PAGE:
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World Cup: Pakistan can tide over problems to surprise Australia

"We've still got that sort of team, that sort of talent, that sort of bowling line-up that could really put Australia under pressure," says Misbah.

Wisden India Staff |March 19, 2015, 11:01 AM IST
World Cup: Pakistan can tide over problems to surprise Australia

Adelaide: They used to say once of West Indies that they had a production line which just kept throwing up one fast bowler after another, no worries. In fact, so rapidly was the production line unearthing quicks that several careers overlapped, several immensely talented pacemen slipped through the cracks.

The same can now be said of Pakistan. Even as West Indies are struggling to unearth distant successors to the Holdings and the Roberts and the Garners and the Marshalls, Pakistan have managed to keep a steady stream going. This, despite the fact that until recently, they didn't have the most organised structure in the world. This, despite the fact that for six years now, no international cricket has been played in Pakistan.

Brought up on a regular diet of tape-ball cricket, Pakistan's quicks grow up faster than anyone else on the world stage. They also fade out as quickly, either losing their pace or their way, like with Mohammad Asif and Mohammad Amir.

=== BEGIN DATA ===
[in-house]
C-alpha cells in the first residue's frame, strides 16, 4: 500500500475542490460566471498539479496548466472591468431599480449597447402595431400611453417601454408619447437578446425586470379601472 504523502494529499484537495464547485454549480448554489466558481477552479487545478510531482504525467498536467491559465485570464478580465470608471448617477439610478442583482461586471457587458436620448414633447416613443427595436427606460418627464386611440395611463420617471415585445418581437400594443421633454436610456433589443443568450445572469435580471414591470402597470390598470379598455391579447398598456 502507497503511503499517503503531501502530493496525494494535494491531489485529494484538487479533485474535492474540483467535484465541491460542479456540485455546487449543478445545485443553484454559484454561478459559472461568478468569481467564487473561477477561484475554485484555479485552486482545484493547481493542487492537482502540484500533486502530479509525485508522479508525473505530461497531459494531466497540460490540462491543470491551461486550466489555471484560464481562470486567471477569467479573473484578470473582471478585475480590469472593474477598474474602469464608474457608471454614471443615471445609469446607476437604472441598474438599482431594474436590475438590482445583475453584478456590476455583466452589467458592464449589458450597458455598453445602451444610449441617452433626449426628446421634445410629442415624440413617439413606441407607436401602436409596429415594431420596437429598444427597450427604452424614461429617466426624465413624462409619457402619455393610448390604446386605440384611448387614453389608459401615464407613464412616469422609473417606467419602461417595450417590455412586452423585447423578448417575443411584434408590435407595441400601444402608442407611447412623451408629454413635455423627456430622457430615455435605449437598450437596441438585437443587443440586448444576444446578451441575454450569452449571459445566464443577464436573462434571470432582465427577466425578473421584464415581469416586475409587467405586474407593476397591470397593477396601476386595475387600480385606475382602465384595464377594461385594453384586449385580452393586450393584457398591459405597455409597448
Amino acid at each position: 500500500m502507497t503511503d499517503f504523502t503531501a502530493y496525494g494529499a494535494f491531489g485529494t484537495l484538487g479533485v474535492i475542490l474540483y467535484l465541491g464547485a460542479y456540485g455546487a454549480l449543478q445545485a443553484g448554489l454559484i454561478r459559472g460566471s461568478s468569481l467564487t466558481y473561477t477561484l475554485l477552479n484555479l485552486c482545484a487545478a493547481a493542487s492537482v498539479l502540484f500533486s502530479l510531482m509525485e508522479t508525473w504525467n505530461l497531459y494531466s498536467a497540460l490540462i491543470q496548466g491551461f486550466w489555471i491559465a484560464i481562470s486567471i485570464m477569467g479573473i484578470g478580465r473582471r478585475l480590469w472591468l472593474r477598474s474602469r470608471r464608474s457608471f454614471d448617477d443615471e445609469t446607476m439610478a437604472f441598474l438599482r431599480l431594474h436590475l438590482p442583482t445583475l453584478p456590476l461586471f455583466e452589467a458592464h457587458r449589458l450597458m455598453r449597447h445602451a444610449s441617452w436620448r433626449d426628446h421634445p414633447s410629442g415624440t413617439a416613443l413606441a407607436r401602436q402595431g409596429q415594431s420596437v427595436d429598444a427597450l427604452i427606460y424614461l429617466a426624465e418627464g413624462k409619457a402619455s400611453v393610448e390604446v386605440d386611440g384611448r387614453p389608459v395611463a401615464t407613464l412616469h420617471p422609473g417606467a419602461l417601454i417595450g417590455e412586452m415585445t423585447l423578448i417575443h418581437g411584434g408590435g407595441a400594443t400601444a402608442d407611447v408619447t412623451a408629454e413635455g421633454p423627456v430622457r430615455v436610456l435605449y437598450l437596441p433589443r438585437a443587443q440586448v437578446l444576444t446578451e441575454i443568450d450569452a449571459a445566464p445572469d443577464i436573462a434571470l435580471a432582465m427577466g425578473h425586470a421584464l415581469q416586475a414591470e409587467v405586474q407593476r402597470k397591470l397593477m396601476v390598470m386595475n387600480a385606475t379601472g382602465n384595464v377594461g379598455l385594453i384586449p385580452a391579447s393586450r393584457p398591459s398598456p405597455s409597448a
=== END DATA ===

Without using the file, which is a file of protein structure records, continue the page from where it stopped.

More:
For all the Imran Khans, Wasim Akrams and Waqar Younises, Pakistan's bowling hasn't been just about pace. There has been oriental mystique in the shape of Abdul Qadir and Mushtaq Ahmed's legspin in the last 30 years and, more recently, the gripping offspin of Saqlain Mushtaq, the man who gave the cricket world the doosra. Pakistan have gifted cricket some of its finest batsmen; they have also produced enough bowlers, pace and spin, who have wowed and thrilled fans across the globe with their unique skills.

Of all the teams in the competition, though, no attack was more badly hit coming into the World Cup as Pakistan's. First, they lost Saeed Ajmal. Then, out of the reckoning went Mohammad Hafeez. Both offspinners, both with dodgy actions deemed illegal, both requiring corrective work to get back on track. 10 overs of Ajmal the virtuoso gone straightaway, another 10 overs of Hafeez, wily and cunning, also gone.

As if that weren't bad enough, Junaid Khan pulled up injured, his World Cup over even before it began. And there was no place in the 15 for Umar Gul, the experienced quick who has had a torrid time of it off late. Four of them put together added up to 439 One-Day International appearances, 553 ODI victims. How do you compensate for that? How can you compensate for that?

Oh, but wait. Now, there is no Mohammad Irfan either. The giant, standing at well over 7 feet and who forced India to practice for his bounce against a man sending down throw downs standing on a stool, is out of the tournament with a pelvis injury. In five games, Irfan's left-arm pace produced eight wickets at 23.25, his economy an impressive 4.53 across 41 overs. How do you overcome that blow? How can you overcome that blow?